He had been baptised as an infant in the Church of Ireland, but became an avowed atheist at the age of 15. His Christian conversion in 1931 was long resisted, and eventually came following an extended night walk and talk with his friend Tolkein – in Lewis’s own words ‘kicking, struggling, resentful, and darting his eyes in every direction for a chance to escape’. He then became what he describes as ‘a very ordinary layman of the Church of England’.

His education and main professional publications were in the Greek and Latin classics and in English literature. Some of these works remain texts in university English courses, especially A Preface to Paradise Lost, The Allegory of Love and The Discarded Image. He had been a brilliant undergraduate student at Oxford, graduating with a ‘triple first’, the highest possible academic achievement. Incredibly however he undertook no postgraduate study for a doctorate, and was elected as an Oxford don in 1925, simply on the strength of his published work! Having taught at Oxford for nearly 30 years, in 1954, still with no postgraduate qualifica-tion, he was awarded the Chair of Mediaeval and Renaissance Literature in Cambridge. He held no qualification whatsoever in theology or biblical studies.

The remarkable story of his marriage in 1957 to the Jewish American Joy Davidman, who had already developed widespread bone cancer and was dying, has been explored in a play and several movies. Following her death he wrote A Grief Observed, which many regard as the most extraordinary and challenging of all his works. Due to the raw personal content it was published under the pseudonym N W Clerk, and this had the unexpected consequence that several of his friends recommended the book to him as one that he should read and that might help him to deal with his own grief!!

Lewis was very conservative on some issues such as women’s ordination, but this reflected the overwhelming consensus of the times, and his fiction introduces us to a number of very strong and independent women. Joy Davidman was divorced, and marrying a divorcee in the Church of England in the 1950s was difficult and very rare, and resulted in much painful criticism.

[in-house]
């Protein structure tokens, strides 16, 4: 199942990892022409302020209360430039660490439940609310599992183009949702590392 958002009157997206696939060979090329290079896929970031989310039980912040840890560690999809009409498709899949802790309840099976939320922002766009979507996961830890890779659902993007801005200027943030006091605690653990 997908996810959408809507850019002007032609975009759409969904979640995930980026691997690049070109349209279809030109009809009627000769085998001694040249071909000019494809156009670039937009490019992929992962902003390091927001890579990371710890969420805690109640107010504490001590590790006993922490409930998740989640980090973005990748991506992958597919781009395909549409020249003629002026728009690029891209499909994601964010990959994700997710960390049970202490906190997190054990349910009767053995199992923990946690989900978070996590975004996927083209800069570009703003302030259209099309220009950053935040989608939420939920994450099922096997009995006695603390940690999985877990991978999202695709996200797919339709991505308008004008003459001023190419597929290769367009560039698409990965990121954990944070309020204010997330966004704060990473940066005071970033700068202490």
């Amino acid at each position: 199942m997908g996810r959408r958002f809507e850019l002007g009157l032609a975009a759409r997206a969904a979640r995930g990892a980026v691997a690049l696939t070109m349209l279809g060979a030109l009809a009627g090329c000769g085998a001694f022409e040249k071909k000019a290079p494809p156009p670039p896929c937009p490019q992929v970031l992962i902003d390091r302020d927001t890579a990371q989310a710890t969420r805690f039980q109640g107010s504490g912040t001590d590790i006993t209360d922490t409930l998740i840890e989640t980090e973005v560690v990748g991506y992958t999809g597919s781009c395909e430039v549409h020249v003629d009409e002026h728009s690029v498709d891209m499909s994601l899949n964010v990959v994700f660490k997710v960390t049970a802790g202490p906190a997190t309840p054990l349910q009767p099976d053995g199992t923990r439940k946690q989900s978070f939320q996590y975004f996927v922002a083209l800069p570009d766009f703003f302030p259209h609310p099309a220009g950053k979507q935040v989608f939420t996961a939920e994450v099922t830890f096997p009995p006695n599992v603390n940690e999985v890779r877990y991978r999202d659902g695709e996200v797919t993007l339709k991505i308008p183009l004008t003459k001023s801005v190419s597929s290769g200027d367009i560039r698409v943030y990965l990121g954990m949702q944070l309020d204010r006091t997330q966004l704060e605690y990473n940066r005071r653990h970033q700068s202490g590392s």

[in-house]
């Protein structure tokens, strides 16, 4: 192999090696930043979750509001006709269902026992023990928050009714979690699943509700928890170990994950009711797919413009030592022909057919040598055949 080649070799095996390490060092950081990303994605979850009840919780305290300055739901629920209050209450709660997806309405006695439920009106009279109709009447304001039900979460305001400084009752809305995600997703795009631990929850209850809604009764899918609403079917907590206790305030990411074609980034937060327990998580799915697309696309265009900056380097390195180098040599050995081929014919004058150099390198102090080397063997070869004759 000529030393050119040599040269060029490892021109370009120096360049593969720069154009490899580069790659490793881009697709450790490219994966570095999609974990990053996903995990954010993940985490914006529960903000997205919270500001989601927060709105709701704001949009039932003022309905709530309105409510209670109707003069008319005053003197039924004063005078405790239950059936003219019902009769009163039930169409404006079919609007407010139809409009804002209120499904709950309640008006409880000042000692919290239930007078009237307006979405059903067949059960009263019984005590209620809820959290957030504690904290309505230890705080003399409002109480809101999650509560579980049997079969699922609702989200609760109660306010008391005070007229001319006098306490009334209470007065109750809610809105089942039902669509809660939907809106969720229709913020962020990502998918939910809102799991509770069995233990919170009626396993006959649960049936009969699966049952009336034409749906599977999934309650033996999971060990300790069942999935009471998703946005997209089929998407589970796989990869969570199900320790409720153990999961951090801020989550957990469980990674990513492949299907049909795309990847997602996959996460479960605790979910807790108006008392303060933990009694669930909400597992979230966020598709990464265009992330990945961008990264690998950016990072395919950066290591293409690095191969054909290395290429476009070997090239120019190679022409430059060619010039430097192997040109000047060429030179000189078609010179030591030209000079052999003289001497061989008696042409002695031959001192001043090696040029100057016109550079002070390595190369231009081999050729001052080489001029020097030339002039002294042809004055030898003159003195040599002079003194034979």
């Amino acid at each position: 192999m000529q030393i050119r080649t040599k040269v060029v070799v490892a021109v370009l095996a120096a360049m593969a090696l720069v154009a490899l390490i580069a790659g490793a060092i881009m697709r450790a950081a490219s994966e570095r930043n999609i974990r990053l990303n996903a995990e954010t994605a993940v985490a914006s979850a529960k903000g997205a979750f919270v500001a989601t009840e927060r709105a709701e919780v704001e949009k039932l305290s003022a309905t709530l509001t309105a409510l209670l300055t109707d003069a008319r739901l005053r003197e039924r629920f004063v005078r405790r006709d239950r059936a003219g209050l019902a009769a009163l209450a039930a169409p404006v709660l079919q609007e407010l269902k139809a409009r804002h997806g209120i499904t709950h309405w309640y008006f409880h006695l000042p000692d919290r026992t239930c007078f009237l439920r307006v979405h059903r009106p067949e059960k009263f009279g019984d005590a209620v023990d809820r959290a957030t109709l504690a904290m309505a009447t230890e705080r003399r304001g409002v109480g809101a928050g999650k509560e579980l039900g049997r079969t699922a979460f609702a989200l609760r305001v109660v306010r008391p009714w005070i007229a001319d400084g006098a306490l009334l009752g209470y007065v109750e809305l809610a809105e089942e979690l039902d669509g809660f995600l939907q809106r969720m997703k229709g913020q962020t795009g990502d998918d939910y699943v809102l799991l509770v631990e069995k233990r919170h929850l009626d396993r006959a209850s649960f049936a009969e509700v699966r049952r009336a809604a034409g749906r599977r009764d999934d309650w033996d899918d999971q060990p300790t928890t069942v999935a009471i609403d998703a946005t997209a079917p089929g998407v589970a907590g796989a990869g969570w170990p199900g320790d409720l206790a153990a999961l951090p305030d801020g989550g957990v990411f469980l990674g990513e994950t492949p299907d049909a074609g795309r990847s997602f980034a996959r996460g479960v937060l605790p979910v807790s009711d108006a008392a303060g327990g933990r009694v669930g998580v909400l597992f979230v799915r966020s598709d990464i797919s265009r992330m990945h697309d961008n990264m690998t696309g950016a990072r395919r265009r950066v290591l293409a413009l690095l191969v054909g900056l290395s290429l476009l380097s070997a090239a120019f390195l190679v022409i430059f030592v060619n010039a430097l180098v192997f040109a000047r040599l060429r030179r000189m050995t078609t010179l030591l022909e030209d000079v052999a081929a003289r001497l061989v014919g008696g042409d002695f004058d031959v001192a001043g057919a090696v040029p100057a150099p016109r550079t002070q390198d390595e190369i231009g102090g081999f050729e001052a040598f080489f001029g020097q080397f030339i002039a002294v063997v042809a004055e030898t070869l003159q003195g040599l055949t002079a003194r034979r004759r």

In 2008 The Times ranked him as eleventh on their list of the fifty greatest British writers since 1945. His influence on other writers has been huge, including more recently J K Rowling and the Harry Potter books.

C S Lewis humbly offered his many gifts unashamedly in the service of Christ, and offered them to all those from any denomination or belief who wanted to receive what he could contribute. It is good that we can now celebrate his life and work in a special way.

Recommended new books written to mark the 50th anniversary of Lewis’s death:

The Lion’s World: A Journey into the Heart of Narnia

Rowan Williams Eccentric Genius, Reluctant Prophet C S Lewis: A Life Alister E McGrath The Intellectual World of C S Lewis Alister E McGrath


Great and gracious heavenly Father, you made this vast universe in which we live, and you made each one of us, and you call and equip us all with so many different gifts so that we might together love and serve you and our neighbours, exploring and sharing with one another the endless riches of your creation. We thank you especially for your servant C S Lewis, for the gifts you gave him, and for his willingness to use them in your service. We thank you for the amazing way in which so many lives have been enriched and helped through his work. Help us too to follow the servant way with your Son, Jesus the Messiah, our forgiving Saviour and Servant Lord.